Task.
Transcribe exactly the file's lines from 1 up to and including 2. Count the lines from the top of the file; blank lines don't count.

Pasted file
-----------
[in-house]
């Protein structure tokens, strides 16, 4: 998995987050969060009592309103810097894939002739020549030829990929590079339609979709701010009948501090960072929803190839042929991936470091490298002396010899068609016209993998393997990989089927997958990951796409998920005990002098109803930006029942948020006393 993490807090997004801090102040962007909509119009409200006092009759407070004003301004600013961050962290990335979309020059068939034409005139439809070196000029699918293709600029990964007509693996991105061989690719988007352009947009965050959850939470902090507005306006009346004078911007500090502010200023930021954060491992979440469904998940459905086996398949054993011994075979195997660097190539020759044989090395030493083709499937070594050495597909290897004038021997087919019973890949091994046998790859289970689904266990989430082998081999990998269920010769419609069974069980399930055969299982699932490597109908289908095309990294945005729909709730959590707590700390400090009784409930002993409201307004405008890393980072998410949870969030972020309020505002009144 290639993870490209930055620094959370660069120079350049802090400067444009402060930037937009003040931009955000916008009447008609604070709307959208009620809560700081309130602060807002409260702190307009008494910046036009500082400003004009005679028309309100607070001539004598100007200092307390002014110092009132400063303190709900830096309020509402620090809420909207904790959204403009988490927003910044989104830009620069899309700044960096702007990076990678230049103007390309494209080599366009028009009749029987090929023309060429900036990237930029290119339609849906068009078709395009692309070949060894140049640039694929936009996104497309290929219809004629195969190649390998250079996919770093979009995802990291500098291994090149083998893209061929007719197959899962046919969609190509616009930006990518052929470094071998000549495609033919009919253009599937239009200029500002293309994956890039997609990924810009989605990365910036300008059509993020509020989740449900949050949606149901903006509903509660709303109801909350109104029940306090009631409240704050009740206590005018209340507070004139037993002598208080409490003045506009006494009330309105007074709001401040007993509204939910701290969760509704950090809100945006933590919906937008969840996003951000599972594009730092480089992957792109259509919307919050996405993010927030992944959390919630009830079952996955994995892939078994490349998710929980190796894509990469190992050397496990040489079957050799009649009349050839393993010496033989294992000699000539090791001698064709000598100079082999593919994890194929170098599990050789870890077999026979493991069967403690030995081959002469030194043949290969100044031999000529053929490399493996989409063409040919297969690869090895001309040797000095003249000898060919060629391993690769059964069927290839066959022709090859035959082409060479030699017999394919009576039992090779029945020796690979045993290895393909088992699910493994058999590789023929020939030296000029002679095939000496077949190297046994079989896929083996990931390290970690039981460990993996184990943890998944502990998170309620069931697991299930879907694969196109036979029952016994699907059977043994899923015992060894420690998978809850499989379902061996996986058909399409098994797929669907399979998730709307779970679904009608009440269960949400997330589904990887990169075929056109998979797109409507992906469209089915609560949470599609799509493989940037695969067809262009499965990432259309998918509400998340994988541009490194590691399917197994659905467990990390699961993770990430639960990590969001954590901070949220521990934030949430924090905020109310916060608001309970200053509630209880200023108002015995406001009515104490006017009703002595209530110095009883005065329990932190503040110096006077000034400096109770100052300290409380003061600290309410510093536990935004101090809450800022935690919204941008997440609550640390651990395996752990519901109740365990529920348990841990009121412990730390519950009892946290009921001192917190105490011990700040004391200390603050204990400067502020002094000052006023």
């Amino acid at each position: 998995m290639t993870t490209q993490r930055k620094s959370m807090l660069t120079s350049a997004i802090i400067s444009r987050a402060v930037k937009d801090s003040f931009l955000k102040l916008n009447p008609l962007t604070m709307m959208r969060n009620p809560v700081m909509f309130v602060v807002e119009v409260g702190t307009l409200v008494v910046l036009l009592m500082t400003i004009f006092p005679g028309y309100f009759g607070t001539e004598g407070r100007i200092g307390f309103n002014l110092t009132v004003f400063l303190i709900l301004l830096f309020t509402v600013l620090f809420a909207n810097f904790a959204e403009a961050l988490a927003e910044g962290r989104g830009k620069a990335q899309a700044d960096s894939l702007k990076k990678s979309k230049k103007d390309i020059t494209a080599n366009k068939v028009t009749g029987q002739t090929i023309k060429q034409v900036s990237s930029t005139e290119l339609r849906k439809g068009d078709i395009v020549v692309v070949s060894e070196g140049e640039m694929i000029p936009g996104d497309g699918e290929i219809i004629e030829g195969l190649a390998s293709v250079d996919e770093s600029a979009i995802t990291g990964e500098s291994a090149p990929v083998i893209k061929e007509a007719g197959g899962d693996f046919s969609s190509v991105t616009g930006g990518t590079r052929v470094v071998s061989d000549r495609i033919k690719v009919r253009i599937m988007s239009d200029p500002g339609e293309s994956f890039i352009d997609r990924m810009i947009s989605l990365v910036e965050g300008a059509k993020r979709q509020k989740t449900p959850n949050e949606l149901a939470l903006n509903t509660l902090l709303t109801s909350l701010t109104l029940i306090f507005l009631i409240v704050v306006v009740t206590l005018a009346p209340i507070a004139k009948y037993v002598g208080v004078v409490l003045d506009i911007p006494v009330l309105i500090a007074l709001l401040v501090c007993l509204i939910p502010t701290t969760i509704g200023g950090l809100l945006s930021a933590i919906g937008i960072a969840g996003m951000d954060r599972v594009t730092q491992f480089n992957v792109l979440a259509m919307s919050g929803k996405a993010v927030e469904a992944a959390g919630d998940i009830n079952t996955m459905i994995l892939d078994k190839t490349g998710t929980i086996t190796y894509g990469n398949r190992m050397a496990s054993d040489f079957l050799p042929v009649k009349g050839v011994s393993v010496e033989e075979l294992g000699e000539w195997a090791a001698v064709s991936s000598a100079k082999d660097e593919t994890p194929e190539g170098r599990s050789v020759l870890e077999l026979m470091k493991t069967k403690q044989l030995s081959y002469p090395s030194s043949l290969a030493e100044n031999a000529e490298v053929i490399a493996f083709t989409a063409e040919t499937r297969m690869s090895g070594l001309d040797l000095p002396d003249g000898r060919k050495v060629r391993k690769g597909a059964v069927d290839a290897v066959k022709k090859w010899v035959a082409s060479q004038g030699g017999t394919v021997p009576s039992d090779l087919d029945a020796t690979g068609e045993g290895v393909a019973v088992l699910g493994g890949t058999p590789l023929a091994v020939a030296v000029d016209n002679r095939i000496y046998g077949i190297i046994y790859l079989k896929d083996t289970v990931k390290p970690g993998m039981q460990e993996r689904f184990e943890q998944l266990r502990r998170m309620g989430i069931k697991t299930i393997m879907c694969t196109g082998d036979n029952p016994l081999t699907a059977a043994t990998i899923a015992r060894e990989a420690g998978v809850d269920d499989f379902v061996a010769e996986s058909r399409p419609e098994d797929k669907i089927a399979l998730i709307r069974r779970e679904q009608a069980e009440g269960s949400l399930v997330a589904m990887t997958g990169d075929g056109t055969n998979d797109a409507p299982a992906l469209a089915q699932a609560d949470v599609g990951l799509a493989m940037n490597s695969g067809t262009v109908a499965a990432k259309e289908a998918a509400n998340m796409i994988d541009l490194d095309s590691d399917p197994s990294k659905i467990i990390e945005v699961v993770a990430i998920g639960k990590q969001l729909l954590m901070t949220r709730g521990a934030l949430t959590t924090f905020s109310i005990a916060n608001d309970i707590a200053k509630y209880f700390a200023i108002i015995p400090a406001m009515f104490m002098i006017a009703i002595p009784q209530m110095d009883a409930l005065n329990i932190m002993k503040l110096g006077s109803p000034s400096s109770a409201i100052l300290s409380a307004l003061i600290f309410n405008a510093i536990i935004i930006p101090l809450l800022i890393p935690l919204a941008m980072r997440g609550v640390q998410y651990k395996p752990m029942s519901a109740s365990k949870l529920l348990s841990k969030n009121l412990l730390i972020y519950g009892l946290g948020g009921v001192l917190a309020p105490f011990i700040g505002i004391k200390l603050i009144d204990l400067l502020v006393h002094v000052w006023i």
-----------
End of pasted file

[in-house]
């Protein structure tokens, strides 16, 4: 998995987050969060009592309103810097894939002739020549030829990929590079339609979709701010009948501090960072929803190839042929991936470091490298002396010899068609016209993998393997990989089927997958990951796409998920005990002098109803930006029942948020006393 993490807090997004801090102040962007909509119009409200006092009759407070004003301004600013961050962290990335979309020059068939034409005139439809070196000029699918293709600029990964007509693996991105061989690719988007352009947009965050959850939470902090507005306006009346004078911007500090502010200023930021954060491992979440469904998940459905086996398949054993011994075979195997660097190539020759044989090395030493083709499937070594050495597909290897004038021997087919019973890949091994046998790859289970689904266990989430082998081999990998269920010769419609069974069980399930055969299982699932490597109908289908095309990294945005729909709730959590707590700390400090009784409930002993409201307004405008890393980072998410949870969030972020309020505002009144 290639993870490209930055620094959370660069120079350049802090400067444009402060930037937009003040931009955000916008009447008609604070709307959208009620809560700081309130602060807002409260702190307009008494910046036009500082400003004009005679028309309100607070001539004598100007200092307390002014110092009132400063303190709900830096309020509402620090809420909207904790959204403009988490927003910044989104830009620069899309700044960096702007990076990678230049103007390309494209080599366009028009009749029987090929023309060429900036990237930029290119339609849906068009078709395009692309070949060894140049640039694929936009996104497309290929219809004629195969190649390998250079996919770093979009995802990291500098291994090149083998893209061929007719197959899962046919969609190509616009930006990518052929470094071998000549495609033919009919253009599937239009200029500002293309994956890039997609990924810009989605990365910036300008059509993020509020989740449900949050949606149901903006509903509660709303109801909350109104029940306090009631409240704050009740206590005018209340507070004139037993002598208080409490003045506009006494009330309105007074709001401040007993509204939910701290969760509704950090809100945006933590919906937008969840996003951000599972594009730092480089992957792109259509919307919050996405993010927030992944959390919630009830079952996955994995892939078994490349998710929980190796894509990469190992050397496990040489079957050799009649009349050839393993010496033989294992000699000539090791001698064709000598100079082999593919994890194929170098599990050789870890077999026979493991069967403690030995081959002469030194043949290969100044031999000529053929490399493996989409063409040919297969690869090895001309040797000095003249000898060919060629391993690769059964069927290839066959022709090859035959082409060479030699017999394919009576039992090779029945020796690979045993290895393909088992699910493994058999590789023929020939030296000029002679095939000496077949190297046994079989896929083996990931390290970690039981460990993996184990943890998944502990998170309620069931697991299930879907694969196109036979029952016994699907059977043994899923015992060894420690998978809850499989379902061996996986058909399409098994797929669907399979998730709307779970679904009608009440269960949400997330589904990887990169075929056109998979797109409507992906469209089915609560949470599609799509493989940037695969067809262009499965990432259309998918509400998340994988541009490194590691399917197994659905467990990390699961993770990430639960990590969001954590901070949220521990934030949430924090905020109310916060608001309970200053509630209880200023108002015995406001009515104490006017009703002595209530110095009883005065329990932190503040110096006077000034400096109770100052300290409380003061600290309410510093536990935004101090809450800022935690919204941008997440609550640390651990395996752990519901109740365990529920348990841990009121412990730390519950009892946290009921001192917190105490011990700040004391200390603050204990400067502020002094000052006023």